When Professor Sir Nick White arrived in Thailand from Oxford University 40 years ago to join a small medical research unit, his duties included treating malaria and milking venomous snakes. Today, from his base at Bangkok’s Mahidol University, he leads an international team conducting a worldwide COVID-19 drug trial.
During Sir Nick’s four decades in Thailand, the Mahidol Oxford Tropical Medicine Research Unit (MORU) – a collaboration between Oxford and Mahidol Universities and the London-based Wellcome Trust — has grown from three researchers to 600. And its activities have spread far beyond Thailand to countries across Asia and Africa. Now, having pioneered treatments to combat deadly tropical diseases, MORU is enrolling 40,000 frontline healthcare workers as far away as Europe and South America in the only large-scale global clinical trial to test whether the drugs hydroxychloroquine and chloroquine can prevent COVID-19.
“We are doing this from Thailand because we have the experience here to conduct large multinational trials,” Sir Nick, who holds professorships at both Oxford and Mahidol and was knighted in 2017 by Britain’s Queen Elizabeth for services to global health, said in an interview. “Thailand punches above its weight in clinical medical research. It has very good academic standards and has created a milieu that prizes innovation, creativity and knowledge.”
Thailand has long been internationally acclaimed as a destination for so-called medical tourists lured by Bangkok’s world-class hospitals. Less well known is an underlying healthcare ecosystem that is helping transform Southeast Asia’s second largest economy into a much broader medical hub, attracting investors and researchers in biotechnology – including vaccines, genomics and biopharmaceuticals — as well as high-tech medical devices.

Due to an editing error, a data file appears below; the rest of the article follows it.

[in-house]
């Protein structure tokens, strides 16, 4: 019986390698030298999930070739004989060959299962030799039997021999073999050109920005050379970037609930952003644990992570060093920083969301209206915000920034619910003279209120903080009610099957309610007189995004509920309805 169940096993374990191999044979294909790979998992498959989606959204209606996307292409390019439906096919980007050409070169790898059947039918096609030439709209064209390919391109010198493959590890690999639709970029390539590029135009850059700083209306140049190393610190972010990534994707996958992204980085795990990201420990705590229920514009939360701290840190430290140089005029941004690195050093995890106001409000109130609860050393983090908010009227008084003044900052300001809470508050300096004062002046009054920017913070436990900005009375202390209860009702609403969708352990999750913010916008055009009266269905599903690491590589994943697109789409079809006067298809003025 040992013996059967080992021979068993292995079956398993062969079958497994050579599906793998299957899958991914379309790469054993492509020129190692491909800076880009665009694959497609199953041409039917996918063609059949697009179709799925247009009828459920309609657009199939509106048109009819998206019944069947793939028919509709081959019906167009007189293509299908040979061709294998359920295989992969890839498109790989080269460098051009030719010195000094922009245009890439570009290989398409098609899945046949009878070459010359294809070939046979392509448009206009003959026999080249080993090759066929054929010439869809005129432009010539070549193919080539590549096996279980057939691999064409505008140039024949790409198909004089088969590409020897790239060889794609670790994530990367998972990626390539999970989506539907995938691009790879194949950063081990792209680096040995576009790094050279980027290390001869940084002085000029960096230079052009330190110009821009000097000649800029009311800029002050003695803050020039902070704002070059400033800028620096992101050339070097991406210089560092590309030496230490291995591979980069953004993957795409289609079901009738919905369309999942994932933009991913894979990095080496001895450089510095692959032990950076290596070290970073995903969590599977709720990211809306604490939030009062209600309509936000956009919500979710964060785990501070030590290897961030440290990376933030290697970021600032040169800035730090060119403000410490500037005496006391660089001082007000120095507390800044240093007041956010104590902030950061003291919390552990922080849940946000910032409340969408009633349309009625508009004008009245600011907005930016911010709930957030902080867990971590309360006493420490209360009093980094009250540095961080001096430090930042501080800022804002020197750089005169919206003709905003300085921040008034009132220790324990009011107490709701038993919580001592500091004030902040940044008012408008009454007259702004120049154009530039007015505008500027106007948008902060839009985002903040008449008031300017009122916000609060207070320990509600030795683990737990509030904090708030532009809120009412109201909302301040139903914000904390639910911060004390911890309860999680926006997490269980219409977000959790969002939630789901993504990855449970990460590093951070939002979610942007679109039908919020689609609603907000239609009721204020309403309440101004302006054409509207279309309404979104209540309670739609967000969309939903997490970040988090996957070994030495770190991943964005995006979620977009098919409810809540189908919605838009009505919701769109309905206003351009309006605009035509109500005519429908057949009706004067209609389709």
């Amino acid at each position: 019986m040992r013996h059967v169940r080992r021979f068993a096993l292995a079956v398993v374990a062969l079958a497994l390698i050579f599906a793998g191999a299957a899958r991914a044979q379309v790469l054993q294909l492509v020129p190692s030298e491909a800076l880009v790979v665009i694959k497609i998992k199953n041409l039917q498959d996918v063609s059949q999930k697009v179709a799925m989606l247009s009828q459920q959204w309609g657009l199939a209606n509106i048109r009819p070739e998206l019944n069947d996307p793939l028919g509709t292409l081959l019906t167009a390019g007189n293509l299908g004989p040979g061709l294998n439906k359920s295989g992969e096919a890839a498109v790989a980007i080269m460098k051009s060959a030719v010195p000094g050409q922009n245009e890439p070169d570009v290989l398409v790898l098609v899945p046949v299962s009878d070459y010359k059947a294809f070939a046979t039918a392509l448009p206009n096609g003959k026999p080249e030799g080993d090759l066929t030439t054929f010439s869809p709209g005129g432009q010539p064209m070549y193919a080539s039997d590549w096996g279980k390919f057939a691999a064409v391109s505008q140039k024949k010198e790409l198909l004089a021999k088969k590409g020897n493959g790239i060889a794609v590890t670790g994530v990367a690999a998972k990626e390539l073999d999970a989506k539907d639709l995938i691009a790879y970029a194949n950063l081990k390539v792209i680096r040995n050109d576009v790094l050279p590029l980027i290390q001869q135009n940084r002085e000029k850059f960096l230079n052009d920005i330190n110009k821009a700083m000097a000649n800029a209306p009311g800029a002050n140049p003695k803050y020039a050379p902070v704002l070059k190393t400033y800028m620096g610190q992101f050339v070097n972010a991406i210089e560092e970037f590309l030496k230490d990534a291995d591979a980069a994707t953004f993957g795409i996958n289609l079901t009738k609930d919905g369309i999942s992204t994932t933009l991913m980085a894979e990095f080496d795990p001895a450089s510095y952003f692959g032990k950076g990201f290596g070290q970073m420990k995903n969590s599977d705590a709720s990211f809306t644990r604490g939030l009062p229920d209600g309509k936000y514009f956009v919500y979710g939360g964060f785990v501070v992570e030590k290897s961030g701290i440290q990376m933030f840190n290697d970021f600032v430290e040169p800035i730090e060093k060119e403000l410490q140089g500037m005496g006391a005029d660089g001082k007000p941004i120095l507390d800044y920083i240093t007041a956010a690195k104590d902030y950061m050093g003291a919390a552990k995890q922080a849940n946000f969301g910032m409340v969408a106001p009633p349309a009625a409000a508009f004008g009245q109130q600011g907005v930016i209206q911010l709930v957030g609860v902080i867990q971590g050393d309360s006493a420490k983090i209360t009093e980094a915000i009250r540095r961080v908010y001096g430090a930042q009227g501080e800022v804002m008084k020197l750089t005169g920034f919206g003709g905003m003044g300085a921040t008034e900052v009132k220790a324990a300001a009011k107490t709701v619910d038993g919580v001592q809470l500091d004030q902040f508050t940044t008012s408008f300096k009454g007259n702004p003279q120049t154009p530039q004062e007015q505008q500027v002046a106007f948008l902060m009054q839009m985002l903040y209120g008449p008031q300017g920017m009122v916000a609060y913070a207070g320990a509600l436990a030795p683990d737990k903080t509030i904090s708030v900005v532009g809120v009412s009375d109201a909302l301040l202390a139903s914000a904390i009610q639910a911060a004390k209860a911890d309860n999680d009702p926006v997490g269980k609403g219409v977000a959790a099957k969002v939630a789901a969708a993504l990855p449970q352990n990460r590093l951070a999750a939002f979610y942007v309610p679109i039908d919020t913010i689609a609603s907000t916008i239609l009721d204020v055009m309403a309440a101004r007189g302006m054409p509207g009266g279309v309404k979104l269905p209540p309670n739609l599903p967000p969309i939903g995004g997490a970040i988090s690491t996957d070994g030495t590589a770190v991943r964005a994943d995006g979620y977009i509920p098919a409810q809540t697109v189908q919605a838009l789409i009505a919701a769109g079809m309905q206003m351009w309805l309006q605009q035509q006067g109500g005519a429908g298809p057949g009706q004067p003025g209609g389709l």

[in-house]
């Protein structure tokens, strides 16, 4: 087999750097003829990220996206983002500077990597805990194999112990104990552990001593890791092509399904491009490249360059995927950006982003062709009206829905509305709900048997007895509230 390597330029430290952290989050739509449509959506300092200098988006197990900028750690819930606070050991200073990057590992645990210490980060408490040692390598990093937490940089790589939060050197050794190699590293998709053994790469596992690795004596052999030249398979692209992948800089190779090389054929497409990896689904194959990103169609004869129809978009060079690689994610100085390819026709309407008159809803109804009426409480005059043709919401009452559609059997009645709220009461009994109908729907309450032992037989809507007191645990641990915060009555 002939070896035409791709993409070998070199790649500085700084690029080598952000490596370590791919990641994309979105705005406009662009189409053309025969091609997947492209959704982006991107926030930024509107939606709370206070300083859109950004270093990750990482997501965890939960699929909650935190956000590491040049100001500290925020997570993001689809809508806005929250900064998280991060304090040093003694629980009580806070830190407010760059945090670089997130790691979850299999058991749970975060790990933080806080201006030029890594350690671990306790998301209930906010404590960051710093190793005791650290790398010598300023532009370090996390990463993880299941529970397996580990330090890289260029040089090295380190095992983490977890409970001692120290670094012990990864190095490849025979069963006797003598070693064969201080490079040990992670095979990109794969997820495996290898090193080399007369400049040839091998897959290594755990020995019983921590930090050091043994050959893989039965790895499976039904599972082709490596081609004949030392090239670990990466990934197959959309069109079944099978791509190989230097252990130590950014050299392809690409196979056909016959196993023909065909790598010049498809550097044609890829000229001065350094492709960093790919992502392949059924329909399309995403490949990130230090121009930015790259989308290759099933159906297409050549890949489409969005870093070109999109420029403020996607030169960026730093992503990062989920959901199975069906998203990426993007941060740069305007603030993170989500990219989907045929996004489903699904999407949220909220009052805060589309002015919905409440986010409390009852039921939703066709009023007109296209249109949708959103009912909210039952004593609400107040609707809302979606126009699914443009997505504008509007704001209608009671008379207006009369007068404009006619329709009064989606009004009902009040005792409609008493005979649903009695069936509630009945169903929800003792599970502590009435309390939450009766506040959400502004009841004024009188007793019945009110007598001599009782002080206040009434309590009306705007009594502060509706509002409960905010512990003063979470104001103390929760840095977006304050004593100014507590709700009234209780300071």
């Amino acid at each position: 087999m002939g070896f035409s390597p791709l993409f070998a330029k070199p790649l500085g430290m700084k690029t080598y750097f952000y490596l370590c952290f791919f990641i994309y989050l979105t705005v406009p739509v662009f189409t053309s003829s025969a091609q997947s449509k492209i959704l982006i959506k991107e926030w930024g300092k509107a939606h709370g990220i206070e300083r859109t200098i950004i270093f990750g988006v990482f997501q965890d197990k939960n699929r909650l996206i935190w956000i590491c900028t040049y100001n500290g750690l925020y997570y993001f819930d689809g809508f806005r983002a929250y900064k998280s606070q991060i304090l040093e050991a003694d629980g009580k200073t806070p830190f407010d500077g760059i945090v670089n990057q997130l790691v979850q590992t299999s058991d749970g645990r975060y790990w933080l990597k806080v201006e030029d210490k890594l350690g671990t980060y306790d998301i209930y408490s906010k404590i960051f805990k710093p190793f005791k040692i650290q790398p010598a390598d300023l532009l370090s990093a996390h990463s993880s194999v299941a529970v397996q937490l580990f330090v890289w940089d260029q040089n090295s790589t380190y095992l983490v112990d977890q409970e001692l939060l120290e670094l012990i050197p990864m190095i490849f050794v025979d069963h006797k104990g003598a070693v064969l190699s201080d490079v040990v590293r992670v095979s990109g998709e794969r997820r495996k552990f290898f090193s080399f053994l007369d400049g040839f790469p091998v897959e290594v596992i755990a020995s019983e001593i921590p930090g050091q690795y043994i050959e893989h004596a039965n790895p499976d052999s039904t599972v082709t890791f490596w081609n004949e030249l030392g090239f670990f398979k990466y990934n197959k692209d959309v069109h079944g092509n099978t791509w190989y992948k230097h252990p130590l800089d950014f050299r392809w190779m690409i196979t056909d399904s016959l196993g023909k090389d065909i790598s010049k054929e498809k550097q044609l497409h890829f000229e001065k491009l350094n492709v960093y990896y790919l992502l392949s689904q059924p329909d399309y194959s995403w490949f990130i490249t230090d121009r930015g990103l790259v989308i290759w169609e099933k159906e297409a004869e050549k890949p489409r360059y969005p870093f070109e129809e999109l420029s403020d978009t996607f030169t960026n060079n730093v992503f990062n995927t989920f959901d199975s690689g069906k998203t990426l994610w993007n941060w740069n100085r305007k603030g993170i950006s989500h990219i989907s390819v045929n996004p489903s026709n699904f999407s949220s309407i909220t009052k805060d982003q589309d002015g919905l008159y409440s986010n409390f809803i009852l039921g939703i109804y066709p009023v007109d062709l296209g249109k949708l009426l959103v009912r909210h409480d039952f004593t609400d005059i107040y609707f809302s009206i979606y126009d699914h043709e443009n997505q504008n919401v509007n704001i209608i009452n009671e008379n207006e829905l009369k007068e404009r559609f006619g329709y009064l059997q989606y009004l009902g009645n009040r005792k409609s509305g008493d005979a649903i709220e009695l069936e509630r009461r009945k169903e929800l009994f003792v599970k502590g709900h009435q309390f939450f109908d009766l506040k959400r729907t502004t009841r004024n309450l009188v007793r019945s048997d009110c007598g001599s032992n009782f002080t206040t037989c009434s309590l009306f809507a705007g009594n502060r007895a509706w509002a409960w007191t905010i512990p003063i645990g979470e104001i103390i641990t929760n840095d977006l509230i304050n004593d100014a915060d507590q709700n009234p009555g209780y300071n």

Even as the COVID-19 pandemic has crippled industries in other parts of the world, it has actually raised investor confidence in Thailand’s health care sector. In the first half of 2020, 52 medical-related businesses with projects worth 13 billion baht (more than $400 million) sought approval from Thailand’s Board of Investment (BOI) – a rise of 170 percent in project numbers and 123 percent in value over the same period last year.
In one recent example, Genexine Inc., South Korea’s largest biotech company with a market value of $2.5 billion, has teamed up with a Thai public-private consortium to establish KinGen Biotech, a manufacturer of oncology drugs and DNA vaccines for cervical cancer.